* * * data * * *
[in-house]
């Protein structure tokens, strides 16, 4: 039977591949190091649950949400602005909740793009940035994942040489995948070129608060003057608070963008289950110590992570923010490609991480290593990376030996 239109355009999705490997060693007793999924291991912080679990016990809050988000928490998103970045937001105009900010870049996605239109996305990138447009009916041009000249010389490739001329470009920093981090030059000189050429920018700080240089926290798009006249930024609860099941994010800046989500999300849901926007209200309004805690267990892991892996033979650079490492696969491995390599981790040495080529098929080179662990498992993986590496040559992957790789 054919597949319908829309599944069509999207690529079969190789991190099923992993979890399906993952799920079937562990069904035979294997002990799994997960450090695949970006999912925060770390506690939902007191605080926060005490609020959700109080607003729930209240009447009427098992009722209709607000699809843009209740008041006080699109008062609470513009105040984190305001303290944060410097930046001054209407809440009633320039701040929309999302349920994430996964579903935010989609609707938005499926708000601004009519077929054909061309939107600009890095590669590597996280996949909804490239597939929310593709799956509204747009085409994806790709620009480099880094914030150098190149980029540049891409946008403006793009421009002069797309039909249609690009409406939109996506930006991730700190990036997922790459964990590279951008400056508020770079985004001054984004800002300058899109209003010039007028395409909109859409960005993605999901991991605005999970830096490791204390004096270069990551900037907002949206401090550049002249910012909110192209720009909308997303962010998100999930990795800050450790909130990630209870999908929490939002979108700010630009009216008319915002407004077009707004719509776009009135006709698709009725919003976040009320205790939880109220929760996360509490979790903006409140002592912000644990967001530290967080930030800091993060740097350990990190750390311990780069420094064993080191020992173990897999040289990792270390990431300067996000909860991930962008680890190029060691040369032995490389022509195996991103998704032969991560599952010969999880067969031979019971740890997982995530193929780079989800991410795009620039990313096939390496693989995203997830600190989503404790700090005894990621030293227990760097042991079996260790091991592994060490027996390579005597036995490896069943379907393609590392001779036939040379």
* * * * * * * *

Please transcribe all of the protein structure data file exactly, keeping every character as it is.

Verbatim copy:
[in-house]
């Protein structure tokens, strides 16, 4: 039977591949190091649950949400602005909740793009940035994942040489995948070129608060003057608070963008289950110590992570923010490609991480290593990376030996 239109355009999705490997060693007793999924291991912080679990016990809050988000928490998103970045937001105009900010870049996605239109996305990138447009009916041009000249010389490739001329470009920093981090030059000189050429920018700080240089926290798009006249930024609860099941994010800046989500999300849901926007209200309004805690267990892991892996033979650079490492696969491995390599981790040495080529098929080179662990498992993986590496040559992957790789 054919597949319908829309599944069509999207690529079969190789991190099923992993979890399906993952799920079937562990069904035979294997002990799994997960450090695949970006999912925060770390506690939902007191605080926060005490609020959700109080607003729930209240009447009427098992009722209709607000699809843009209740008041006080699109008062609470513009105040984190305001303290944060410097930046001054209407809440009633320039701040929309999302349920994430996964579903935010989609609707938005499926708000601004009519077929054909061309939107600009890095590669590597996280996949909804490239597939929310593709799956509204747009085409994806790709620009480099880094914030150098190149980029540049891409946008403006793009421009002069797309039909249609690009409406939109996506930006991730700190990036997922790459964990590279951008400056508020770079985004001054984004800002300058899109209003010039007028395409909109859409960005993605999901991991605005999970830096490791204390004096270069990551900037907002949206401090550049002249910012909110192209720009909308997303962010998100999930990795800050450790909130990630209870999908929490939002979108700010630009009216008319915002407004077009707004719509776009009135006709698709009725919003976040009320205790939880109220929760996360509490979790903006409140002592912000644990967001530290967080930030800091993060740097350990990190750390311990780069420094064993080191020992173990897999040289990792270390990431300067996000909860991930962008680890190029060691040369032995490389022509195996991103998704032969991560599952010969999880067969031979019971740890997982995530193929780079989800991410795009620039990313096939390496693989995203997830600190989503404790700090005894990621030293227990760097042991079996260790091991592994060490027996390579005597036995490896069943379907393609590392001779036939040379």